We have recently been laying all our commitments out on the table and taking each one to the chopping block, so to speak.  This is hard, as we do many good things.  There are many things we are not sure of, but there are a few callings we are positive of.  And one of them is to disciple our children.  The Lord has called us away from some of the good things we have been doing in order to minister to our family better.  It is what he has called us to do for now, as we watch and wait for his return.  Even to us, it seems a little counter intuitive to leave some ministries behind, but he continues to confirm it to us.

And back to Psalm 50, and giving thanks.  As I watch and wait, maybe the simple, but perfect, answer on how to live is to be continually thankful.   Even that can be a sacrifice and offering for it does not always come easily.  How do we thank him for broken relationships and death and illness? For war and prejudice and evil?   These things, like no other, certainly make me thankful that he is returning soon.  But how do I thank him for the banana thrown on the floor (again) and the bickering among my children?  I'm not always sure in the moment, but as I look back on my years as a mom, I see that even in these frustrations, something beautiful has grown.  I have learned to loose my hold on "perfection" because it is not here yet.  It belongs to another time and place.

For now, I am called to a holy life of little but great things, and to a life of thanksgiving through it all. No great blog following or teaching ministry or book deal.  But when I finally hear those little feet hit the floor and come thumping downstairs, and that little voice calling my name, whether I got my half hour or not, I know the sweetness of obscurity.  And I do give thanks for it.


Photo note: These photographs were sent to me recently, on Baby B's second birthday, by my girl Sara, taken back in October.

Monday, January 16, 2017

Today's Soundtrack: Crazy Normal (or Crazy and Normal)



Christmas is over.  It was very nice, a little more calm with fewer gifts.  I was able to enjoy it more and savor the faces of my little ones.  Josh did a stellar job as usual choosing my gifts, though he did not stick to the one gift rule we (I) imposed this year. He says my standards are too strict. How can I fault him for spoiling me?

It's a strange thing to wake up the day after Christmas to a mess of boxes and shreds of paper still scattered on the floor.  To still need to make breakfast and dinner.  Life returns to normal rather quickly, though the bonus of this week is that my husband is on vacation.   I got up early, he slept in.  I savored my morning quiet with my giant cup of coffee and then started working on the Christmas gift leftovers.  Kiddos were sleeping in and then lounging about on their new devices.  We didn't even plug in the tree.  We are fading back into normalcy.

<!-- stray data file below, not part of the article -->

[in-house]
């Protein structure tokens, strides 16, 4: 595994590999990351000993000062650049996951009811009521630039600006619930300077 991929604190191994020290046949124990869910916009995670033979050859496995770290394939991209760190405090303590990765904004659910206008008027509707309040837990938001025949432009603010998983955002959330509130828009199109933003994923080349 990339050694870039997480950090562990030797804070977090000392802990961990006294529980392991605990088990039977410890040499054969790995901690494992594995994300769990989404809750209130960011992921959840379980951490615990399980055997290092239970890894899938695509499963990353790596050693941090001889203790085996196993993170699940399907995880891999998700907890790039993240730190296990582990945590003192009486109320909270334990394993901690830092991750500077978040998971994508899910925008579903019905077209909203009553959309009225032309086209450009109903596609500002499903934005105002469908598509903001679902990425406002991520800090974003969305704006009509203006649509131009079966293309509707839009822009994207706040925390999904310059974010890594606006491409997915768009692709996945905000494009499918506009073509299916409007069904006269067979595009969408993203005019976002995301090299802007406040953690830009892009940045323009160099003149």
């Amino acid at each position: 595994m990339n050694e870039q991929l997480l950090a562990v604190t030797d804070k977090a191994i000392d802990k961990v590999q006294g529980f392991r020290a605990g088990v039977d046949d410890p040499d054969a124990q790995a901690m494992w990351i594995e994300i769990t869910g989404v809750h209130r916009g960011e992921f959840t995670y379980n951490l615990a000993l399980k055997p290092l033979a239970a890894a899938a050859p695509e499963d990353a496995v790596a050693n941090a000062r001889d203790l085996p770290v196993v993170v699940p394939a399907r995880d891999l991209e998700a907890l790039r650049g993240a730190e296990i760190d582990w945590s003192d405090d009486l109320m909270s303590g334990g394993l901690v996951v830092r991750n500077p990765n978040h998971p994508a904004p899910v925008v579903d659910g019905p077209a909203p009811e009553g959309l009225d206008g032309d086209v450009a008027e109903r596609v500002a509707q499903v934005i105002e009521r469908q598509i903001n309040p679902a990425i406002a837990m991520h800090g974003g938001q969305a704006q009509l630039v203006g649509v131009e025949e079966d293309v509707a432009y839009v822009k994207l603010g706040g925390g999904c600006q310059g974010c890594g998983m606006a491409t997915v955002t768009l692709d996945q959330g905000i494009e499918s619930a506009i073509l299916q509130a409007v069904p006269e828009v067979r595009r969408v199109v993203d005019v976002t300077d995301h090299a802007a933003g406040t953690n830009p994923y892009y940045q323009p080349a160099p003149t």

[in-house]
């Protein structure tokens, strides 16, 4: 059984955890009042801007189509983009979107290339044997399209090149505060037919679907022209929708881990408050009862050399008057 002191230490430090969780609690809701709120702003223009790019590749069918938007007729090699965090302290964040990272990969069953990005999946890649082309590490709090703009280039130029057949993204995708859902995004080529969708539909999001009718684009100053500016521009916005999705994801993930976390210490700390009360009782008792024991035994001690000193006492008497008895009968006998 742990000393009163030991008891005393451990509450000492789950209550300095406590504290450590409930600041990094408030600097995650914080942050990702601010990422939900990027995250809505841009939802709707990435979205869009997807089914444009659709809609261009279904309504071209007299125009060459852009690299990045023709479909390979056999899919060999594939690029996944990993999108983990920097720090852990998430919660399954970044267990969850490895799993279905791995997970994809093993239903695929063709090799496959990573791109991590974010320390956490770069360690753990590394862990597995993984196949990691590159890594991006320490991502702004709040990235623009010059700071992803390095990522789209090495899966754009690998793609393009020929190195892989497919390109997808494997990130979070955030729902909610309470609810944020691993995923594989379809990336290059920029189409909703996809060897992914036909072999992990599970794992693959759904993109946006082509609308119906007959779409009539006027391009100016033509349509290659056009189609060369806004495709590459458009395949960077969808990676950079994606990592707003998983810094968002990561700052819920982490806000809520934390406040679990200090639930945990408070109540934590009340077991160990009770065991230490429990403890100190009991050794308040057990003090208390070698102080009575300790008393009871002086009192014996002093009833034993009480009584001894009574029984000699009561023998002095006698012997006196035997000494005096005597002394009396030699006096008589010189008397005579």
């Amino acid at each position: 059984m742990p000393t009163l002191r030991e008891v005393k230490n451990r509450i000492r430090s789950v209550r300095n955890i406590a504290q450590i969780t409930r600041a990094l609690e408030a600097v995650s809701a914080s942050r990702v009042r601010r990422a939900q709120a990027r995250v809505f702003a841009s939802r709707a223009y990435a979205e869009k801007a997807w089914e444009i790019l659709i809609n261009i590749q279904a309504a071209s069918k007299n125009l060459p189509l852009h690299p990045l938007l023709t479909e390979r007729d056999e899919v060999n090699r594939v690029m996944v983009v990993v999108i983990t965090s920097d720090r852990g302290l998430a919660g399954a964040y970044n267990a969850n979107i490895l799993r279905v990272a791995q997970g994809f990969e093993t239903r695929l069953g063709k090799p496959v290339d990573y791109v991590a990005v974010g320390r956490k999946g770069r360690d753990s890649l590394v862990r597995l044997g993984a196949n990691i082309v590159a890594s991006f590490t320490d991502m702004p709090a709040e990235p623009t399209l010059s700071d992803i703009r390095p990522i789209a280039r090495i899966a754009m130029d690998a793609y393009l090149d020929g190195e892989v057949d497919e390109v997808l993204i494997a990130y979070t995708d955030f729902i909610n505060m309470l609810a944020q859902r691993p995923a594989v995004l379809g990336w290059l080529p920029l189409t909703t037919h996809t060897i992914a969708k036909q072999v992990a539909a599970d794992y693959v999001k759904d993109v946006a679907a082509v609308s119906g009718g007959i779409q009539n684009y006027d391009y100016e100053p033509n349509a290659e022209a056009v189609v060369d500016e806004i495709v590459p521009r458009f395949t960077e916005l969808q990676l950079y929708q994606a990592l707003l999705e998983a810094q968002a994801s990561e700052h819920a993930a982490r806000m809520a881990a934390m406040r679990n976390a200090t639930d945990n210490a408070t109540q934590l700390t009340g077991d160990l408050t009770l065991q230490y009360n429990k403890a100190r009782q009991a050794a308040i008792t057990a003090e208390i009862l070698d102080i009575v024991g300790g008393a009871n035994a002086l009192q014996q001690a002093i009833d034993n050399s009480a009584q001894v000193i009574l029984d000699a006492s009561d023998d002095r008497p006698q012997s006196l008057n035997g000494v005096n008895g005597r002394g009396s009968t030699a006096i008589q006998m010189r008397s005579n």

But there is something really wonderful about that.  I like schedules, routine, normalcy. Being able to count on my kind of coffee in the morning and the water pressure in my shower.  I like making menus and lists of things we need at the grocery store.  I like our hum-drum, routine days as much as I like our holidays.

In all the Christmas gift wrapping, I noticed we had a severe shortage of gift bags.  We had some giant ones, but very few in the small to medium range.  And planner that I am, one of my burning desires the day after Christmas was to hit up the 50% off sales somewhere and stock up on bags for next year. Yes. I am one of those people.

As timing would have it, in life in general and the day in particular, we have a responsible 13 year-old son and a little guy who was just going down for his nap.  So it was the perfect opportunity to turn this holiday clearance shopping spree into a date.  We even stopped at Starbucks for a coffee, which made the date official.

Josh is one of those rare guys that enjoys shopping. In fact, he once told me that his favorite thing to do with me is go shopping because we always find silly or crazy things to laugh at. We just have a good time together, no matter what we do. I love that our conversations don't get interrupted on these dates.   We are goofballs and take silly selfies that nobody ever sees (except our best friends in Florida who get these via text). We just love spending time together, even if that time is spent at a department store buying toilet paper and gift bags for next year.

I say this often, but it's true.  When we said "I do",  I didn't realize I was marrying my best friend.  Sure, I love the romantic moments, but I just love spending our everyday days together, too.

Currently on our life's soundtrack is this totally relatable song.  If you've never heard Ben Rector, you are missing out.  All of his songs are a treat.  This is a favorite, one for those of us who live crazy, normal lives.